India's parliamentarians look to address the age-old stigma of leprosy.
At last year's symposium in Delhi on leprosy and human rights organized by The Nippon Foundation, to which I was invited as chief guest, there were quite a few people affected by leprosy present. As I interacted with them, I felt that we needed to do something at the highest level of democracy, which is the Parliament of India. I felt there could be some laws we need to initiate, and some laws we need to repeal. I thought we must form a forum of parliamentarians. I was fortunate to work with Mother Teresa in Kolkata when I was a young student. When you see something as a young man, it leaves a deep impression.
Everywhere in the world, people are looking for an opportunity to be part of something that is good. When they realized I was initiating this forum, everyone wanted to be a part of it. That shows there is a lot of hope and people want to participate and contribute in anything that is done for humanity. All we need is good leadership, and we have been fortunate to get that from Mr. Sasakawa. He goes into the field; he doesn't just sit in an air-conditioned room. I was with him to visit leprosy colonies in Asansol, West Bengal, yesterday and I could see people were so happy by his visit.
We have 52 members. They are from all parties and all regions of India.
The biggest thing is awareness. There is a lot of stigma attached to leprosy. Many people have no idea about the disease. So the first thing is to understand the disease ourselves, acknowledging that we are not experts. We need to have seminars, talk to experts and take their opinion. We need to go to colonies of people affected by leprosy, talk to them, encourage them and tell them they are not alone. We will make sure that they are brought into the mainstream. The minimum a human being needs is dignity. They need to be treated with respect.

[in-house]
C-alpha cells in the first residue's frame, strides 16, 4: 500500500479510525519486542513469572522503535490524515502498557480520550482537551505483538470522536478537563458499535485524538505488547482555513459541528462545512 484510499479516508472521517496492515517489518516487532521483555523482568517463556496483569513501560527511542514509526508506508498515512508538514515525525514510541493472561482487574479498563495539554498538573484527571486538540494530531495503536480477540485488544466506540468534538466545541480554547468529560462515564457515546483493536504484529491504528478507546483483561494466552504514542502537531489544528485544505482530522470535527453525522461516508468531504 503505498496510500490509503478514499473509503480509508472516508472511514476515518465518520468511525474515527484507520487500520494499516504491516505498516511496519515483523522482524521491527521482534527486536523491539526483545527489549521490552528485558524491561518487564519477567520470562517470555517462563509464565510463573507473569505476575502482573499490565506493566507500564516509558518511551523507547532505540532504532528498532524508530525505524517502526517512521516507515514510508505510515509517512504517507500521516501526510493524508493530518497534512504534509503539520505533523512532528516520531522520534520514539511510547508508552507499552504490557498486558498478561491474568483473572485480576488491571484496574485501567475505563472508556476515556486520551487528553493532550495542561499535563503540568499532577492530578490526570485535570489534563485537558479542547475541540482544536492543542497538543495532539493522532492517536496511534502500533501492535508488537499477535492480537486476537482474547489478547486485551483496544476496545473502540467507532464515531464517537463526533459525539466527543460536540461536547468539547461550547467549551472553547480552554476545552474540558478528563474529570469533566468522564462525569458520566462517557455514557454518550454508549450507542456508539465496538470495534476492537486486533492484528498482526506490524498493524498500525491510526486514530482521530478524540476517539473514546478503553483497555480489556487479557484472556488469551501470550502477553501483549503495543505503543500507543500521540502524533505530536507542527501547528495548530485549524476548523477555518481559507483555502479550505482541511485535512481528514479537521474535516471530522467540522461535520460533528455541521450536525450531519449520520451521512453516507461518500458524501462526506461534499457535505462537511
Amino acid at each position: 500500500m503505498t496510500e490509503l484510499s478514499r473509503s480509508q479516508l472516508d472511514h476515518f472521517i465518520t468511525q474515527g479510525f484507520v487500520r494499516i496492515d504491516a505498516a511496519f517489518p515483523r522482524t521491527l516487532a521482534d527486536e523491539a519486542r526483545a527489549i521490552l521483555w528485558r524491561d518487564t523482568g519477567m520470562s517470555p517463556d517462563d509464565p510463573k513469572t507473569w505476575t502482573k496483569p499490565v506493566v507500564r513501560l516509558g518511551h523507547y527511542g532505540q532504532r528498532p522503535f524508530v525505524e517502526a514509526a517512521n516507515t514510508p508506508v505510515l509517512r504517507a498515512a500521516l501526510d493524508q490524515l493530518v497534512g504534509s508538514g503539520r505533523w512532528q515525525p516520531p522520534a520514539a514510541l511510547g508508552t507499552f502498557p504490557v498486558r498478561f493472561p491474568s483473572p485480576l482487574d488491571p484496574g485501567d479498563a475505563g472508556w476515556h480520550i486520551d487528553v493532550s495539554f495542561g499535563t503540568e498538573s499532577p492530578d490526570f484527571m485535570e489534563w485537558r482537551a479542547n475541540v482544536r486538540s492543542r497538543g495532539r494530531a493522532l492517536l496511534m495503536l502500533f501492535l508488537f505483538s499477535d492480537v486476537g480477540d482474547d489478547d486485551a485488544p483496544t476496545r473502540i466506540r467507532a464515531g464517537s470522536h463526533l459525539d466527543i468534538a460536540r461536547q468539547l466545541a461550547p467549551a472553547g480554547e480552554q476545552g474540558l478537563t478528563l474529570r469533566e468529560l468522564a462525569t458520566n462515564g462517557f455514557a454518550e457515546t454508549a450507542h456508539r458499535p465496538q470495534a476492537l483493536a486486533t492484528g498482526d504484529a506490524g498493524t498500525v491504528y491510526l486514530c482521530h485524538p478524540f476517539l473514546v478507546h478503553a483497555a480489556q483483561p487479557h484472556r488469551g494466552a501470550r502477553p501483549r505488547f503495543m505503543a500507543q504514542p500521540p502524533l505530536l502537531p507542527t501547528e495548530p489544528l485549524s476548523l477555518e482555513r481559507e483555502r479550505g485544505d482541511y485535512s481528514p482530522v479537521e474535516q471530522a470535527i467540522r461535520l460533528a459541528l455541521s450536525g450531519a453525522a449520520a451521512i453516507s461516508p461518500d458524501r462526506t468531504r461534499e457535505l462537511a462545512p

It is very important that there is a law that will make discrimination an offence. Let's say someone who has had leprosy wants to go to school and is refused admission. That's wrong. That should be declared illegal. And we need to make sure that laws that infringe human rights are repealed.
There are human rights societies and human rights commissions, which are government structures. We need to make them participants, because this is a human rights issue. Whenever anything happens in the world that enhances the dignity of human beings, India is always in the forefront. This is the land of Mahatma Gandhi. We need to follow his teachings. He always talked about humanity. Our philosophy in India is humanity.
I can guarantee you that this is going to be a continuous effort. All the parliamentarians, including the honorable speaker of the Lok Sabha (House of the People) are excited. The chairman of the Rajya Sabha (Council of States), who is the vice president of India, is eager to interact with us and visit colonies of leprosy-affected people. I am very excited by the idea that people affected by leprosy will all be in the mainstream - youngsters will get an education, clean water and above all dignity. These are our own people - our brothers, our sisters, our mothers, our fathers. They cannot be discarded from society. The stigma has to go. In the 21st century, it is just not acceptable.
Dinesh Trivedi is a Member of Parliament from the All India Trinamool Congress Party, representing Barrackpore, West Bengal. He is the former Union Minister for Railways and the former Union Minister of State for Health and Family Welfare. He is the convener of the Forum of Parliamentarians to Free India of Leprosy.